Unfractionated heparin dosing for therapeutic anticoagulation in critically ill obese adults

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Research evaluating unfractionated heparin (UFH) dosing in obese critically ill populations is limited. This study aimed to determine optimal weight-based and total therapeutic infusion rates of UFH in this population.


This retrospective cohort study compared adults on UFH infusions in intensive care units from May 2011 through October 2013 across 3 weight strata: 95 to 104 kg (control), 105 to 129 kg (high weight), and greater than or equal to 130 kg (higher weight). Primary outcomes included total and weight-based infusion rates for therapeutic anticoagulation.


To achieve therapeutic activated partial thromboplastin times, higher weight patients had higher mean infusion rates compared with control (2017 vs 1582 U/h; P = .002). Mean weight-based therapeutic infusion rate was lower in the higher weight group compared with control (13.1 vs 15.8 U kg−1 h−1; P = .008). Post hoc analyses indicated mean weight-based infusion rate to achieve therapeutic anticoagulation was 15 U kg−1 h−1 in patients less than 165 kg and 13 U kg−1 h−1 in patients greater than 165 kg.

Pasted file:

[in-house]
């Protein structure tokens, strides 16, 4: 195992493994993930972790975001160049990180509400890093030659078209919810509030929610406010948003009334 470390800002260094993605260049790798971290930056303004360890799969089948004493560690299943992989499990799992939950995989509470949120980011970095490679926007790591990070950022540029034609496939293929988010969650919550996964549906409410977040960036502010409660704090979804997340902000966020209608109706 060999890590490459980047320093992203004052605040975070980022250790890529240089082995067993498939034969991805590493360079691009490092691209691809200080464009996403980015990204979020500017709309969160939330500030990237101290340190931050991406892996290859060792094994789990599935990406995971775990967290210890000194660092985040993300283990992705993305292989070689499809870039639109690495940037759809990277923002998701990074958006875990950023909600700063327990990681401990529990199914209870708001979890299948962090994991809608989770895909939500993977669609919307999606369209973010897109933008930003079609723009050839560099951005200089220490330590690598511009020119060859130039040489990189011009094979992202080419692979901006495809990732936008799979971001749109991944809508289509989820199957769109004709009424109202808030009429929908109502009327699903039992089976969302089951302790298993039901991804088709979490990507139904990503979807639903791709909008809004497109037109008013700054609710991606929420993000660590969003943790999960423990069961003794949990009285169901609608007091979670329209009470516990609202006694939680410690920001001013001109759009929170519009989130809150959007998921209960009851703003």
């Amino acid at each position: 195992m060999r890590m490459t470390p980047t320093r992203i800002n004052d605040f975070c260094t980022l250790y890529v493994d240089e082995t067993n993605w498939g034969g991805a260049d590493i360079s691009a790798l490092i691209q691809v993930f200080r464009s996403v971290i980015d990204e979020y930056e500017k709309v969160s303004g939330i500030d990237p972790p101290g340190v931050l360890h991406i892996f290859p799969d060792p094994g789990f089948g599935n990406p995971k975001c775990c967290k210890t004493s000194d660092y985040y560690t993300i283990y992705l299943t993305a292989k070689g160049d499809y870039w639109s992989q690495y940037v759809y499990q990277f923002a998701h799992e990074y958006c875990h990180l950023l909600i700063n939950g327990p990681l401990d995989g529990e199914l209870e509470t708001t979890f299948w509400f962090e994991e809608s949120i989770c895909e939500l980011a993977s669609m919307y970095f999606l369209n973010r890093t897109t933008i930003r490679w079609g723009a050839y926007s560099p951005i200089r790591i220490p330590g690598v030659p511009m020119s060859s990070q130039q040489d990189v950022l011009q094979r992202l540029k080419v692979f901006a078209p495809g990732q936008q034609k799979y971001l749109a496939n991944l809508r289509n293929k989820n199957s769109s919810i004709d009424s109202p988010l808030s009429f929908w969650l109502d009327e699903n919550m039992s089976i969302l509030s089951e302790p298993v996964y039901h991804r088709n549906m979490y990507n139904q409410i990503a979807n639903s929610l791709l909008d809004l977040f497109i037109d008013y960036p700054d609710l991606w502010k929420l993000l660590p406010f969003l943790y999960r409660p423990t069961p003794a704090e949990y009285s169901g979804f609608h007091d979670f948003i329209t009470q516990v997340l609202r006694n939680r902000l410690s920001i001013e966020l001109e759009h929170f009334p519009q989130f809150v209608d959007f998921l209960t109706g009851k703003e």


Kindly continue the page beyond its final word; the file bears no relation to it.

Patients greater than or equal to 130 kg have lower weight-based heparin requirements compared with patients 95 to 104 kg. This difference appears to be driven by patients greater than 165 kg. Patients greater than 165 kg have lower weight-based heparin requirements, whereas patients from 105 to 164 kg have weight-based requirements similar to a normal-weight patient population. Initiating heparin at appropriate weight-based doses for obese patients may optimize anticoagulation.

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